Exploration and retrieval of whole-metagenome sequencing samples.

Seth S, Välimäki N, Kaski S, Honkela A - Bioinformatics (2014)

Retrieval performance comparison of the proposed approach using all k-mers (‘Ak’) against the following base measures: (1) ‘FIG’: retrieval performance using known protein family, (2) ‘Abd’: Bray–Curtis dissimilarity between relative estimated abundance, (3) ‘3’:  distance between relative abundance of 3-mers. ‘Ak’ uses the ‘optimized metric’ over 101 equally spaced threshold values between 0 and 1. Each error bar shows the MAP value along with the standard error. The grey horizontal line shows retrieval by chance: MAP computed over zero similarity metric. An arrow (if present) over a method indicates whether the performance of the corresponding method is significantly better (↑) or worse (↓) than ‘Ak’: The stars denote significance level: 0 <*** < 0.001 <** < 0.01 <* < 0.05. For the synthetic datasets (in the bottom row), the relative abundance is known from experimental design. We present this result as ‘T’. For MetaHIT, we present the performance for both Jaccard and log metric, as the latter performs much better compared with the former
© Copyright Policy - creative-commons
Related In: Results  -  Collection

License
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btu340-F4: Retrieval performance comparison of the proposed approach using all k-mers (‘Ak’) against the following base measures: (1) ‘FIG’: retrieval performance using known protein family, (2) ‘Abd’: Bray–Curtis dissimilarity between relative estimated abundance, (3) ‘3’: distance between relative abundance of 3-mers. ‘Ak’ uses the ‘optimized metric’ over 101 equally spaced threshold values between 0 and 1. Each error bar shows the MAP value along with the standard error. The grey horizontal line shows retrieval by chance: MAP computed over zero similarity metric. An arrow (if present) over a method indicates whether the performance of the corresponding method is significantly better (↑) or worse (↓) than ‘Ak’: The stars denote significance level: 0 <*** < 0.001 <** < 0.01 <* < 0.05. For the synthetic datasets (in the bottom row), the relative abundance is known from experimental design. We present this result as ‘T’. For MetaHIT, we present the performance for both Jaccard and log metric, as the latter performs much better compared with the former
Mentions: Retrieval of samples with similar annotation: We applied the proposed approach and a number of alternatives for retrieval of similar samples from the same dataset and evaluated by how many of the retrieved samples had the same annotation: class label, disease state or body site. A comparison of the obtained MAP values averaged over queries by all positive samples is shown in Figure 4. The results show the performance achieved by the ‘optimized metric’. The alternatives we considered were—(i) retrieval performance based on the proposed distances between frequencies of 21-mers appearing in known protein families (FIGfams) with added pseudocounts but without entropy filtering (Meyer et al., 2009); (ii) retrieval based on Bray–Curtis dissimilarity between relative species abundances estimated using MetaPhlAn (Segata et al., 2012) (each feature is a species found in at least one samples; no regularization added); and (iii) retrieval based on distances between relative frequencies of 3-mers (Jiang et al., 2012).Fig. 4.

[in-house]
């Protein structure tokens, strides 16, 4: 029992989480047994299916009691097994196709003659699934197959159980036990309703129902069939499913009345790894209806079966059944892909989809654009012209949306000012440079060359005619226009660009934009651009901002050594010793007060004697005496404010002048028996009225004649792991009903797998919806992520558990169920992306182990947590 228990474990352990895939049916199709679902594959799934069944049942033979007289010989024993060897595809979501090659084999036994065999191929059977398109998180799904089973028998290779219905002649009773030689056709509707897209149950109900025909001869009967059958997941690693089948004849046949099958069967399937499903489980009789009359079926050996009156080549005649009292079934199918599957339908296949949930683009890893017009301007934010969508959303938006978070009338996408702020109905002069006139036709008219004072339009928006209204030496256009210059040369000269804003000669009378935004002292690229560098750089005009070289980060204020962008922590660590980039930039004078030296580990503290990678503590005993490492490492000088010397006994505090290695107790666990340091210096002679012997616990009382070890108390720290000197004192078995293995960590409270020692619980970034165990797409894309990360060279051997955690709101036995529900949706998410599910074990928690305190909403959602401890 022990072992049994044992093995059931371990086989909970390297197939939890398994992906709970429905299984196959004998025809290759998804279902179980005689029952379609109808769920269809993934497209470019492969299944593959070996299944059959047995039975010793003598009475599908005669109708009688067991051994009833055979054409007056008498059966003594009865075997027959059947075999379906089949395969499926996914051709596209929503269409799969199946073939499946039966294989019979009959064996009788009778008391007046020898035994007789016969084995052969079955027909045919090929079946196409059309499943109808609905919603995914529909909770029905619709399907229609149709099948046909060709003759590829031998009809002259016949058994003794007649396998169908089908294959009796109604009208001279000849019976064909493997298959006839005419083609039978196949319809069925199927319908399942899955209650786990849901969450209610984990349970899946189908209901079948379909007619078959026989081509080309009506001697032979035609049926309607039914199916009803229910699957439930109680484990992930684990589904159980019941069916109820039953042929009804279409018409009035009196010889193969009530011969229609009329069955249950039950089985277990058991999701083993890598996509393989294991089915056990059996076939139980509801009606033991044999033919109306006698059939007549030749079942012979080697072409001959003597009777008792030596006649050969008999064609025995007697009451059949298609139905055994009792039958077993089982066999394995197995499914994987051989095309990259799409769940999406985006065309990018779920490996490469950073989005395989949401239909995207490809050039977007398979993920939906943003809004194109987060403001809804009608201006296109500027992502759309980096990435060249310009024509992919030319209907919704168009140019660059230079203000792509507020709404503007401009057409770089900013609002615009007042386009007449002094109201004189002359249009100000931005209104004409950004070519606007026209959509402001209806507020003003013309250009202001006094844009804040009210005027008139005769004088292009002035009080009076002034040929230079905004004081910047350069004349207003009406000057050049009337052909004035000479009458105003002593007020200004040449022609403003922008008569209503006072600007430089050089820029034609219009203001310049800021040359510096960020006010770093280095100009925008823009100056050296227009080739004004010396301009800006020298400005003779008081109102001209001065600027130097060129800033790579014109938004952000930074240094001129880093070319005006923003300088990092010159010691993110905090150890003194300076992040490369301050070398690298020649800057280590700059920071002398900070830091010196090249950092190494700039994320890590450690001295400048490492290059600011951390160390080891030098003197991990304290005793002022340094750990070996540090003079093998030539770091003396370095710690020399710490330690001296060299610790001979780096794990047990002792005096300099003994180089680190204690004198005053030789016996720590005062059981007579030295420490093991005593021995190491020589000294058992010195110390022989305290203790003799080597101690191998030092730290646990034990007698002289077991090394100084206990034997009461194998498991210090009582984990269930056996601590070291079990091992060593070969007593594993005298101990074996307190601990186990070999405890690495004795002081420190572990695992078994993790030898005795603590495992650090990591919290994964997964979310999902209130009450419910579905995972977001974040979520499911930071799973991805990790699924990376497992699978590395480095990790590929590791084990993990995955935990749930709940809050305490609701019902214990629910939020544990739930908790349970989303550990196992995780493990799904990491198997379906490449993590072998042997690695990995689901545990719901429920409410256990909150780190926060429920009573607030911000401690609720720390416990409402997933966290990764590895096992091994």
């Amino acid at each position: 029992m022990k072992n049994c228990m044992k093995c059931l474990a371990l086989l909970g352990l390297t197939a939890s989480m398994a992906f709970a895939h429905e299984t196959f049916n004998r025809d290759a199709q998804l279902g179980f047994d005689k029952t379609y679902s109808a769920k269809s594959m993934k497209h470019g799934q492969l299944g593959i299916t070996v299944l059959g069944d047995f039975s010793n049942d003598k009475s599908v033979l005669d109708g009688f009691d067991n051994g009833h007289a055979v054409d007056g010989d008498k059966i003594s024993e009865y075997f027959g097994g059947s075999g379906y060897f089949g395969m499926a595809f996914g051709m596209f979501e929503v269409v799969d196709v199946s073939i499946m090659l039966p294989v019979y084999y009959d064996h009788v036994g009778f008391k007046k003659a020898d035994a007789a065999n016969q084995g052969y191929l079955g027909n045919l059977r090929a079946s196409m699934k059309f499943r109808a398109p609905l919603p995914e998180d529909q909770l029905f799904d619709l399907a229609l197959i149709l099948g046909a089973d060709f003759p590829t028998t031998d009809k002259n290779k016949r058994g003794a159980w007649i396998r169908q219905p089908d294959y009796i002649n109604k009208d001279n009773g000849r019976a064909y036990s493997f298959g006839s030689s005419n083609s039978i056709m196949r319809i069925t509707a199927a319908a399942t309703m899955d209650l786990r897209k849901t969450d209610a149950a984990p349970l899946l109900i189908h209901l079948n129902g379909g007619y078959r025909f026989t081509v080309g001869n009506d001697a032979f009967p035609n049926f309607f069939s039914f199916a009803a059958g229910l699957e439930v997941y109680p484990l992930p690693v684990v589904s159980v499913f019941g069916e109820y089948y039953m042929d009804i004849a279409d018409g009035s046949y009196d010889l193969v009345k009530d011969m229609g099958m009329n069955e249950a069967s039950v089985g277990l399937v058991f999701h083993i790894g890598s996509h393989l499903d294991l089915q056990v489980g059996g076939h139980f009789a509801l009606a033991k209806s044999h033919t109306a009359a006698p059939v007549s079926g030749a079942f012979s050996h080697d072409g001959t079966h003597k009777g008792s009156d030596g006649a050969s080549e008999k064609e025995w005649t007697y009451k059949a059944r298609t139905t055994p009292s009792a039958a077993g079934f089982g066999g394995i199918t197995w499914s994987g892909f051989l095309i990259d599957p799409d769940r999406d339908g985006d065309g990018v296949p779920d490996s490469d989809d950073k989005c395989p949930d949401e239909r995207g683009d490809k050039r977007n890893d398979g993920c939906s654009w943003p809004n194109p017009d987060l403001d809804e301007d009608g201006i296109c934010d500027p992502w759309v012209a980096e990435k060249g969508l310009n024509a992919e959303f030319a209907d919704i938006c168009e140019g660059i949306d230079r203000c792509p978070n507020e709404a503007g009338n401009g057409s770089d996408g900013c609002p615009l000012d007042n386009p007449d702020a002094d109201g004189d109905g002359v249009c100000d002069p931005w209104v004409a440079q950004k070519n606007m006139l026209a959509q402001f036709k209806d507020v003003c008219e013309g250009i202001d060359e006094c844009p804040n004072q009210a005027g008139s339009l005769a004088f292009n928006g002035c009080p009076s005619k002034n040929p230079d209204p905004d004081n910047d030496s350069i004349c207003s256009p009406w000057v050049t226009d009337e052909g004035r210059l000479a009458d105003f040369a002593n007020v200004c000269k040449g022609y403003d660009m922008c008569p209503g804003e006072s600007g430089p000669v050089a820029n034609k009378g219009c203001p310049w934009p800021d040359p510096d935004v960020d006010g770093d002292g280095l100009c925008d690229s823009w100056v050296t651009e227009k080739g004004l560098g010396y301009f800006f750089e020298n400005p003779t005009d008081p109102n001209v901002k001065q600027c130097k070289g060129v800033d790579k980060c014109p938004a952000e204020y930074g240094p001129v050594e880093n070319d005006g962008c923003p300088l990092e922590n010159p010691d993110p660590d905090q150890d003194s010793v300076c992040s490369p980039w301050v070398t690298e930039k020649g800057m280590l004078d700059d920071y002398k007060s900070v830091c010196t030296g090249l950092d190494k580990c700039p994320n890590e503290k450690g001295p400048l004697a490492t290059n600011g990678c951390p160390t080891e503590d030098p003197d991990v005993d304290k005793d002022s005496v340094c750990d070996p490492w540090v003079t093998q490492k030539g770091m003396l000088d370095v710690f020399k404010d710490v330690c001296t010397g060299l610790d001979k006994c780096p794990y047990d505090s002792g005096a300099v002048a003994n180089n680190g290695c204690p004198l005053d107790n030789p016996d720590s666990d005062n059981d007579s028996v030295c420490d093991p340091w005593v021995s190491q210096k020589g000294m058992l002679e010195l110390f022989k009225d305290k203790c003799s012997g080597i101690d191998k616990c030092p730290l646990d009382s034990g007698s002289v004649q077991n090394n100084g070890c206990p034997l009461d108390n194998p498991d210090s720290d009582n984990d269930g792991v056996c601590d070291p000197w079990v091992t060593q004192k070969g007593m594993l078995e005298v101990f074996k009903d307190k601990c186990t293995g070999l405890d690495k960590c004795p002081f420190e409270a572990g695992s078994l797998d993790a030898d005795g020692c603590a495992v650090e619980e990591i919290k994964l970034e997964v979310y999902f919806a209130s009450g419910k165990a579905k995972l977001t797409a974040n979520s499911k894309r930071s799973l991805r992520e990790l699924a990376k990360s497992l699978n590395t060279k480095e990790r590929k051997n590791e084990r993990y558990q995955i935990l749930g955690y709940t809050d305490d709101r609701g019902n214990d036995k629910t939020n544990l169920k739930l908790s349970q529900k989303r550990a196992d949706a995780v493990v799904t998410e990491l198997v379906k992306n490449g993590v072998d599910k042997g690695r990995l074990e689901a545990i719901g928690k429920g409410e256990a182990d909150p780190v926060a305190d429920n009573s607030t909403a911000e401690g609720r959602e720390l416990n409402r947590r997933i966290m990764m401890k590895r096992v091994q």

Bottom Line: Over the recent years, the field of whole-metagenome shotgun sequencing has witnessed significant growth owing to the high-throughput sequencing technologies that allow sequencing genomic samples cheaper, faster and with better coverage than before.We apply a distributed string mining framework to efficiently extract all informative sequence k-mers from a pool of metagenomic samples and use them to measure the dissimilarity between two samples.We evaluate the performance of the proposed approach on two human gut metagenome datasets as well as human microbiome project metagenomic samples.

View Article: PubMed Central - PubMed

Affiliation: Helsinki Institute for Information Technology HIIT, Department of Information and Computer Science, Aalto University, Espoo, Finland, Genome-Scale Biology Program and Department of Medical Genetics, University of Helsinki, Helsinki, Finland, and Helsinki Institute for Information Technology HIIT, Department of Computer Science, University of Helsinki, Helsinki, Finland.

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Related in: MedlinePlus